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Public Policy

Age-based reopening could soften the economic blow while saving lives


The discussion about how to reopen the U.S. economy is often framed as one of two stark choices: Keep the entire population on lockdown for a long time, and risk a slump on par with the Great Depression —  or reopen the entire economy at once, and watch friends and family members die in the millions.

A working paper from four MIT economics professors provides a third option: A targeted lockdown that protects Americans over the age of 65 until a COVID-19 vaccine can be developed while reopening the economy sooner for those at a lower risk. Depending on how such a policy is implemented, the result could be as many as 1.37 million lives saved.

“It can seem like the choices and possible outcomes are extremely grim, but they don’t have to be if you adopt smart policies,” said Michael D. Whinston, a co-author of the paper and an economics professor at MIT Sloan. “Targeted policies based on age can lead to very large improvements in the possible outcomes for society. They can lead to substantial reductions in both deaths and economic losses.”

Lockdowns and restrictions have begun to be tested in court across the United States, though an age-based lockdown has not been prominently tested. Some states have made age a feature of non-mandatory restrictions, such as the “Safer-at-Home” advisory in Massachusetts. There, residents over 65 are told to stay at home except for essential needs, even as younger residents return to other activities.

Fewer deaths, faster economic recovery

The paper uses the existing Susceptible-Infectious-Recovered framework to model the spread of COVID-19. The paper then accounts for multiple levels of risk among different segments of the U.S. population, as well as different levels of interaction with other people through work or small group activities. The authors further assume that it will take a year and a half to develop a COVID-19 vaccine.

Under a safety-focused uniform lockdown, which would aim to keep the overall mortality rate at 0.2% of the adult population, the infection rate peaks at 5% of the U.S. population. However, the economic cost is a 37.3% reduction of one year’s GDP, and the lockdown lasts a year and a half. Under an economy-focused uniform lockdown, with an aim to limit the economic impact to a 10% drop in GDP, the infection rate peaks at 9% and the fatality rate increases to 1.05% of the population.


An age-based lockdown, combined with other factors, could keep economic losses to 7% of GDP, compared to 37% under a tight lockdown scenario.

Neither of these policies are optimal, Whinston said. “Not locking down is in general a bad policy, because death and illness have bad economic costs as well. We still want to protect lives and prevent illness,” he said. A full lockdown, meanwhile, is assumed to be no more than 75% effective, he added: “People still go to the store. They still see friends.”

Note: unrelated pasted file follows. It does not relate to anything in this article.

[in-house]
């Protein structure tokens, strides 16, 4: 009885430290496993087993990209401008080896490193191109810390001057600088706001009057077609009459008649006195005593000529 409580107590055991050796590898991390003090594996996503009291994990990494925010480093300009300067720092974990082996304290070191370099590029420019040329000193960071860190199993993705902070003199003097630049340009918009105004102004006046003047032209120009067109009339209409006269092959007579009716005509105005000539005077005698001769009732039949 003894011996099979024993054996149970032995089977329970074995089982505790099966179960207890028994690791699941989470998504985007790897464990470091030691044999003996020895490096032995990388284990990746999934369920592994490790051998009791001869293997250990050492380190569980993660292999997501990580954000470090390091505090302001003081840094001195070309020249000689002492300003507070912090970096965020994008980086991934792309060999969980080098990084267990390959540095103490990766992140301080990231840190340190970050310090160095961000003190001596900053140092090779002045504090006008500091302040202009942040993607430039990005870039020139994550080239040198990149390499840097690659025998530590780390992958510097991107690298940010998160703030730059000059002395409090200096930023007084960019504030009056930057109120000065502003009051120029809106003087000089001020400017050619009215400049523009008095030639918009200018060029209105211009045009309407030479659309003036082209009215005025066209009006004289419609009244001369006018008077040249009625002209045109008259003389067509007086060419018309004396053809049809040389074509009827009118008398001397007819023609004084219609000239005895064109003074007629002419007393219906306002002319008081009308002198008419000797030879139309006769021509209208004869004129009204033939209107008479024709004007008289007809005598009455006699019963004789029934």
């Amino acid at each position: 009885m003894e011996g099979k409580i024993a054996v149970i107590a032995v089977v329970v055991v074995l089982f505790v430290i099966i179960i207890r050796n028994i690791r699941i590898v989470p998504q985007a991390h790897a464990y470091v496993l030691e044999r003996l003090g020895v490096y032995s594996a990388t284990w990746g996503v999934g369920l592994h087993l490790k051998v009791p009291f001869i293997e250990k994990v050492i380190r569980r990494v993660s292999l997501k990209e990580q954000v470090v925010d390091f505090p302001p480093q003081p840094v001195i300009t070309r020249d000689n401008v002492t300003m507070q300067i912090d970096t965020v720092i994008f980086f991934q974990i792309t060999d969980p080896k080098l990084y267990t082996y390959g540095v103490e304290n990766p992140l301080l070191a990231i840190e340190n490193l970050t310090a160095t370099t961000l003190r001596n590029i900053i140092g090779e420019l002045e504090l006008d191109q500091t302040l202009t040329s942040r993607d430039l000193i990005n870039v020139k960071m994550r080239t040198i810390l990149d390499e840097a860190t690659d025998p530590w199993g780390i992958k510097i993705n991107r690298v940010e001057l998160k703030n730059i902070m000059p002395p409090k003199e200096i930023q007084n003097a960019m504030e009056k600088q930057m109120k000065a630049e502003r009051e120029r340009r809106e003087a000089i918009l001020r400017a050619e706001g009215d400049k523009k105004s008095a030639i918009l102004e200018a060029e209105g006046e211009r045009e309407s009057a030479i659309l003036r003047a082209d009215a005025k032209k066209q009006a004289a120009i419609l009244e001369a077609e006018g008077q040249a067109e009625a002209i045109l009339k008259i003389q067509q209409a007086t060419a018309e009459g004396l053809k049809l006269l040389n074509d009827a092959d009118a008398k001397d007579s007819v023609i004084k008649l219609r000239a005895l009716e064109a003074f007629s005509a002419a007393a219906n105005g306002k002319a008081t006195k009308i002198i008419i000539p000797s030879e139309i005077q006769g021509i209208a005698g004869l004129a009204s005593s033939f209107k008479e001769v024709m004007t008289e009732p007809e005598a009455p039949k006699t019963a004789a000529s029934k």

In an optimal lockdown, which the authors describe as “semi-targeted,” Americans over 65 are kept under a strict lockdown until a vaccine is developed, while working-age Americans from 20 to 65 experience “a less severe and shorter lockdown.”

For this age group, which represents 79% of American adults, the lockdown ends in stages, possibly focusing first on lower-risk individuals and those in essential jobs. “It doesn’t go from 100 to 0 all at once,” Whinston said.

Under a semi-targeted lockdown policy that focuses on keeping the total fatality rate at 0.2%, the economic loss drops to 24.9% of one year’s GDP, compared to 37.3% in the safety-focused uniform lockdown modeled by the authors.

Or, under a semi-targeted lockdown that aims to limit economic losses to 10% of one year’s GDP, the fatality rate drops to 0.48%, or less than half the rate of the economy-focused uniform lockdown scenario. This would save 1.37 million American lives, the authors note. 

“If we protect the elderly, there will be fewer deaths, and it becomes feasible and more attractive for young and middle-aged to no longer be locked down,” Whinston said. “When the young and the middle-aged go back to work, we prevent to a substantial degree the infection of older Americans.”

Implementing additional policies on top of a targeted lockdown would lead to additional gains, Whinston noted. Limiting social interactions between those older than 65 and those younger than 65 would reduce the number of younger Americans impacted by the lockdown and also reduce the length of the lockdown to about a year. One scenario modeled by the authors saw a fatality rate as low as 0.02% of the adult population and economic losses of 7% GDP.

Dedicated services for older Americans could help

The paper’s authors are aware of the difficulty of a large-scale, year-long lockdown for older Americans. There are an estimated 52 million Americans over the age of 65, Whinston noted. About 10% live with family members, another 4% live in nursing homes, and the remainder live on their own or with elderly partners. Each group has unique needs that must be accounted for — and there are high-risk individuals under the age of 65 to consider as well.

In an op-ed in Time, the authors offer a number of proposals, such as an Elder Care Corps of newly employed college graduates who provide shopping and home-care services and are willing to live together in isolation from others. Private-sector solutions could also help, such as dedicated delivery teams to serve elderly populations and regular testing of nursing home employees, Whinston said.

“We are not unaware of the challenges, and we know it is far from trivial, but the gains of a targeted lockdown are large,” Whinston said. “If we protect the elderly, we enable economic recovery by the young and the middle-aged.”

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